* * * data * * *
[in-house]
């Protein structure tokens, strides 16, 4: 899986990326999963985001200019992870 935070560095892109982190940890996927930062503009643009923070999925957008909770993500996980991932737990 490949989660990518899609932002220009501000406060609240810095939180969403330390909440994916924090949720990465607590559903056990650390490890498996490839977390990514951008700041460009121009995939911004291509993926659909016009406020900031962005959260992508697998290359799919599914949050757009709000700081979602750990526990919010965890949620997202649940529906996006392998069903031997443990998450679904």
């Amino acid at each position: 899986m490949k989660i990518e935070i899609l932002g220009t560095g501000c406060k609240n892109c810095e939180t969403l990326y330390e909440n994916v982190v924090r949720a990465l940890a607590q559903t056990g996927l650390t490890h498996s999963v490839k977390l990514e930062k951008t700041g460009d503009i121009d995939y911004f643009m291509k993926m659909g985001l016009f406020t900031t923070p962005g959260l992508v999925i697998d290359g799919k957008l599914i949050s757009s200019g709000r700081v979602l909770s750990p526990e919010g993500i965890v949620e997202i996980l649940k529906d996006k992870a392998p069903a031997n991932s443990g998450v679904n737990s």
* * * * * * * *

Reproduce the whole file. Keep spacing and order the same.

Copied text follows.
[in-house]
């Protein structure tokens, strides 16, 4: 899986990326999963985001200019992870 935070560095892109982190940890996927930062503009643009923070999925957008909770993500996980991932737990 490949989660990518899609932002220009501000406060609240810095939180969403330390909440994916924090949720990465607590559903056990650390490890498996490839977390990514951008700041460009121009995939911004291509993926659909016009406020900031962005959260992508697998290359799919599914949050757009709000700081979602750990526990919010965890949620997202649940529906996006392998069903031997443990998450679904």
């Amino acid at each position: 899986m490949k989660i990518e935070i899609l932002g220009t560095g501000c406060k609240n892109c810095e939180t969403l990326y330390e909440n994916v982190v924090r949720a990465l940890a607590q559903t056990g996927l650390t490890h498996s999963v490839k977390l990514e930062k951008t700041g460009d503009i121009d995939y911004f643009m291509k993926m659909g985001l016009f406020t900031t923070p962005g959260l992508v999925i697998d290359g799919k957008l599914i949050s757009s200019g709000r700081v979602l909770s750990p526990e919010g993500i965890v949620e997202i996980l649940k529906d996006k992870a392998p069903a031997n991932s443990g998450v679904n737990s």